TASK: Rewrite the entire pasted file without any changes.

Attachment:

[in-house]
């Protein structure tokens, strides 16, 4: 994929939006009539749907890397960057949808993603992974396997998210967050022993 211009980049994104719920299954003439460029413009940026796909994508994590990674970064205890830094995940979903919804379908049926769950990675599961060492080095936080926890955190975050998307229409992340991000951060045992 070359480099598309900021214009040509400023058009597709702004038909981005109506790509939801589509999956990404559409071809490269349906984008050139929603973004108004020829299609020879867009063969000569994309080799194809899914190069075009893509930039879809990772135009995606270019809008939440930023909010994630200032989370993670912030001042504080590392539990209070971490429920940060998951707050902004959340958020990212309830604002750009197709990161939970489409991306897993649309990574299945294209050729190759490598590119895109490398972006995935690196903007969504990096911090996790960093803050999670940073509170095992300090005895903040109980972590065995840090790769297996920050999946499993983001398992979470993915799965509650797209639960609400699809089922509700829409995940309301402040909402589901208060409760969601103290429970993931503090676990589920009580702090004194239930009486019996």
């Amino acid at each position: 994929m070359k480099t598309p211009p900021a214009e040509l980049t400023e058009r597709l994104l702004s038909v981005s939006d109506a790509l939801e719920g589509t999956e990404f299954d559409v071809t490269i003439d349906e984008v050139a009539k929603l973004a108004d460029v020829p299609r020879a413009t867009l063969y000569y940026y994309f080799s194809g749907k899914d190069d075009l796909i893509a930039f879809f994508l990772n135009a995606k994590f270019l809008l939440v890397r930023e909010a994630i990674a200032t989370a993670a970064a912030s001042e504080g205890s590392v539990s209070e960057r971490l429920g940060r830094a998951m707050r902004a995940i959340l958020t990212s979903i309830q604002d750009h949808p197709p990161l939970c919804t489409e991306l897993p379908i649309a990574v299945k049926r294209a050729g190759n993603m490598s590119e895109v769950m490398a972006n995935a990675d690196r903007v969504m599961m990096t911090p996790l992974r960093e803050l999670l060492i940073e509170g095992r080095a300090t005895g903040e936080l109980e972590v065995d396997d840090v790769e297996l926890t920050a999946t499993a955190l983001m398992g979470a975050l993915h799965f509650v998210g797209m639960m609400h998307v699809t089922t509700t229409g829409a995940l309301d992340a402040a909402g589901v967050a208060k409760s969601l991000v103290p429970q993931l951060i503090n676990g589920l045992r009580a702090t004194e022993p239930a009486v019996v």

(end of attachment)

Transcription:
[in-house]
């Protein structure tokens, strides 16, 4: 994929939006009539749907890397960057949808993603992974396997998210967050022993 211009980049994104719920299954003439460029413009940026796909994508994590990674970064205890830094995940979903919804379908049926769950990675599961060492080095936080926890955190975050998307229409992340991000951060045992 070359480099598309900021214009040509400023058009597709702004038909981005109506790509939801589509999956990404559409071809490269349906984008050139929603973004108004020829299609020879867009063969000569994309080799194809899914190069075009893509930039879809990772135009995606270019809008939440930023909010994630200032989370993670912030001042504080590392539990209070971490429920940060998951707050902004959340958020990212309830604002750009197709990161939970489409991306897993649309990574299945294209050729190759490598590119895109490398972006995935690196903007969504990096911090996790960093803050999670940073509170095992300090005895903040109980972590065995840090790769297996920050999946499993983001398992979470993915799965509650797209639960609400699809089922509700829409995940309301402040909402589901208060409760969601103290429970993931503090676990589920009580702090004194239930009486019996």
């Amino acid at each position: 994929m070359k480099t598309p211009p900021a214009e040509l980049t400023e058009r597709l994104l702004s038909v981005s939006d109506a790509l939801e719920g589509t999956e990404f299954d559409v071809t490269i003439d349906e984008v050139a009539k929603l973004a108004d460029v020829p299609r020879a413009t867009l063969y000569y940026y994309f080799s194809g749907k899914d190069d075009l796909i893509a930039f879809f994508l990772n135009a995606k994590f270019l809008l939440v890397r930023e909010a994630i990674a200032t989370a993670a970064a912030s001042e504080g205890s590392v539990s209070e960057r971490l429920g940060r830094a998951m707050r902004a995940i959340l958020t990212s979903i309830q604002d750009h949808p197709p990161l939970c919804t489409e991306l897993p379908i649309a990574v299945k049926r294209a050729g190759n993603m490598s590119e895109v769950m490398a972006n995935a990675d690196r903007v969504m599961m990096t911090p996790l992974r960093e803050l999670l060492i940073e509170g095992r080095a300090t005895g903040e936080l109980e972590v065995d396997d840090v790769e297996l926890t920050a999946t499993a955190l983001m398992g979470a975050l993915h799965f509650v998210g797209m639960m609400h998307v699809t089922t509700t229409g829409a995940l309301d992340a402040a909402g589901v967050a208060k409760s969601l991000v103290p429970q993931l951060i503090n676990g589920l045992r009580a702090t004194e022993p239930a009486v019996v």